I have a Livejournal, and the duck cross-posts to it automatically because I am lazy. I don’t hang out there much anymore, mostly because it’s blocked at work so I can’t surf, and (again) I am lazy. Plus, most of the people I chat with now post to Facebook (which this lazy blog also cross-posts too).
So my dear friend J posted an old entry from 2005 about our first meeting, and I began to click through a half a year’s worth of entries, reading and smiling. Folks, I wish I were half as amusing as I used to be. Maybe it’s the good job, or the lack of constant conflict, or the fact that with all of the constant social networking, the really fun story-posts get lost in the short status updates. I’m really sorry about that. I miss those days, and I want them back. So, for you, dear reader, I’m going to post some of the ones that had me snickering in fond remembrance. I will be taking out the LJ User IDs, unless the owners tell me I can do otherwise. LJ Denizens of the Backroom can probably figure them out anyway.
From January 5, 2006: Can O’ Grease:
Suggested by HA, who loves seeing his user ID in print (the same way men like hearing their named screamed during sex, I guess) after an exchange we’d had about lard. He told me that the “main staple of the true hillbilly pantry is bacon grease”. I don’t disagree, but there’s more to it (slightly expanded for clarity and because I’m feeling especially wordy):
The bacon grease *has* to be in an old Maxwell House coffee can sitting either on the stove or (if you believe that lard actually goes bad) in the fridge. Irregardless (best. un-word. ever.) the can and its lid have to be older than time, coated on the outside with enough grease to fry up a few chicken and maybe a ‘coon, and not only will the contents have bacon grease, but chicken drippings and, for added flavor, ground beef oozings. There will be *things* in it, but that’s okay because you can think of those things as “Flavor Crystals ™” that explodes with a zip of … something. It’s like a surprise party in your mouth EVERY. TIME.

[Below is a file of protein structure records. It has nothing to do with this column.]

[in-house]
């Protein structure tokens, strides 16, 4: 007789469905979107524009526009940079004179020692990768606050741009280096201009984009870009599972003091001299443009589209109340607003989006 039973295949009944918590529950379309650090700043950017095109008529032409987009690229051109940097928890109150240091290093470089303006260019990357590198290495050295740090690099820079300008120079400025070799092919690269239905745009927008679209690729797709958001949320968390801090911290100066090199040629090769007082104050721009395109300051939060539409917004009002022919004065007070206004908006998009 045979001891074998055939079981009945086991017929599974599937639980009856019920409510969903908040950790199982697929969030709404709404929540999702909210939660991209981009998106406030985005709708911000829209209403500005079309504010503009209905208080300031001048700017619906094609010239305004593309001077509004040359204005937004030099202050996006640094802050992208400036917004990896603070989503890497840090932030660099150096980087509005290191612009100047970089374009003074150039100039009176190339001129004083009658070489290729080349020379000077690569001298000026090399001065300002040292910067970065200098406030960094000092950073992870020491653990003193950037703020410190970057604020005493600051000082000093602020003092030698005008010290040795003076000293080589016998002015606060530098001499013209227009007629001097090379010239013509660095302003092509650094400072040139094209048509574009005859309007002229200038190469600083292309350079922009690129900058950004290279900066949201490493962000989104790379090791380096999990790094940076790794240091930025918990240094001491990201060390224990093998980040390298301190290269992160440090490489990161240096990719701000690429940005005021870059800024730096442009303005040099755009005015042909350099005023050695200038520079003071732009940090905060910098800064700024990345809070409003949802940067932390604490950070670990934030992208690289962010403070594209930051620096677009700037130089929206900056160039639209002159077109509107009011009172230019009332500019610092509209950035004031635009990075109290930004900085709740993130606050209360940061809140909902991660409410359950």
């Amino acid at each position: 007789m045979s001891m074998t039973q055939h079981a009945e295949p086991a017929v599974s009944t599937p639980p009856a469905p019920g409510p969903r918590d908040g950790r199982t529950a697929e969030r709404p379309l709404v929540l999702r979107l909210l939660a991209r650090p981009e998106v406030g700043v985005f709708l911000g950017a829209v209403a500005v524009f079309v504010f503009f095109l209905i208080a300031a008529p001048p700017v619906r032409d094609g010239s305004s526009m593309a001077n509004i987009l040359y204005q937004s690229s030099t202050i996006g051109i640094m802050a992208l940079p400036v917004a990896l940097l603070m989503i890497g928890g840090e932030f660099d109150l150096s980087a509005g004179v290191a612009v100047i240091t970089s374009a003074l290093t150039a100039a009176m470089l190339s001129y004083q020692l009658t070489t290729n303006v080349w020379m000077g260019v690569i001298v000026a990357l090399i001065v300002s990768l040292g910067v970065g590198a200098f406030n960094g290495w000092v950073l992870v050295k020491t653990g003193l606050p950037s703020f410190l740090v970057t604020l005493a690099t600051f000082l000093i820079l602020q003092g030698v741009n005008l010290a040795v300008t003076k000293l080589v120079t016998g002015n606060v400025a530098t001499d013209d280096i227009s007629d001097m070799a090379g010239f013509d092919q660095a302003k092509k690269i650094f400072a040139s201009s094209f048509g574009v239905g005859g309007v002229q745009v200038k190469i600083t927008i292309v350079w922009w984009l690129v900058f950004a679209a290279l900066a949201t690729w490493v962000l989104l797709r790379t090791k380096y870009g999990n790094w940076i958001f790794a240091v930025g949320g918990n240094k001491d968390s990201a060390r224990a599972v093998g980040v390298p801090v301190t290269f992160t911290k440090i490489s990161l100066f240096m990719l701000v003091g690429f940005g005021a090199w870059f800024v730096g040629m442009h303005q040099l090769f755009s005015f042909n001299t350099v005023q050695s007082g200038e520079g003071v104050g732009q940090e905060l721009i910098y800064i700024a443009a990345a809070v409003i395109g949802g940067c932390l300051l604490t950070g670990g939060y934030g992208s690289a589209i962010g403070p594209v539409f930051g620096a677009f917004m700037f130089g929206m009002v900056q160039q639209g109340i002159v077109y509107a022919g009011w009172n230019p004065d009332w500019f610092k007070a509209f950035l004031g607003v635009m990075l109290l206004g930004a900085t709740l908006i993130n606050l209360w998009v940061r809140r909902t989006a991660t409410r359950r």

There is nothing in the world that smells like grease, and the mark of a well-used stove top is the pervasive yet comforting smell of animal fat hanging in the air just above the burners. Everything fried in our house had flavors of beef, pork, and chicken, and I would imagine that we didn’t eat out much, not due to lack of funds, but because stuff just didn’t taste like home. The only grease that didn’t get used in our home was the drippings leftover from frying liver, not because I hate liver (Mom didn’t love me that much) but because it was a flavor that overpowered everything else. There was no gentle mixing of the flavors with liver drippings added. It was a balls out slug fest with Beef, Pork, and Chicken taking their sorry asses to the locker room, and Liver running around the ring, bloody arms pumping the sky and mooing triumphantly.
Does the lady of the house cook, and inquiring gentleman calling might wonder – look for the coffee can sitting on the stove, the one shiny and slick with grease and gristle. Except at my sister’s house.
My sister Lisa lives in Nashville. It’s a lovely house in one of those subs that has 100 of the same design clustered in cul-de-sacs, all garage front (which I despise), and in case of carpetbombing everyone would die because there’s only one way in and out. There is also no viable parking, so if you’re entertaining, guests have to either block the neighbors’ driveways or park on the lawn. Classy. It really is a nice house, but the kitchen isn’t much bigger than mine, poorly laid out by people who’s cooking expertise consists of dialing for carryout or popping a TV dinner in the microwave. She is “moving up in the world”, which means she’s forgetting her roots – her blackness – her grease can.
Exchange at my Nashville sister’s house over one Thanksgiving visit:
Me (pointing to a stainless steel coffee pot looking thing on stove): “What the hell’s that?”
Her: “It’s a grease thing. See -” (Here she picks up the greasy decanter and points to a circle imprinted on the stove) ” – it sits on the stove and the grease doesn’t get hard.”
Me: “I swear I don’t know you anymore. Snob. What’s wrong with a can?”
Her: “We don’t drink coffee. Besides, it came with the house. It didn’t come with the filter so there are still chunky bits in it. ”
Me: “Can I pretend they’re chunky baby bits?”
Her: “Knock yourself out.”
Me: “If I bought you a can would you use it?”
Her: “It won’t fit on the circle. See – this thing fits on the circle.”
And then it degenerated into hair pulling and mom had to break us up. We went to our shame corners and had to write essays on the importance of diversity.
Okay, not really, but I have sent her empty coffee cans when I find them. She sends them back with dollbaby heads. It’s a thing we do.
Okay, not really.
Is that what you had in mind HA?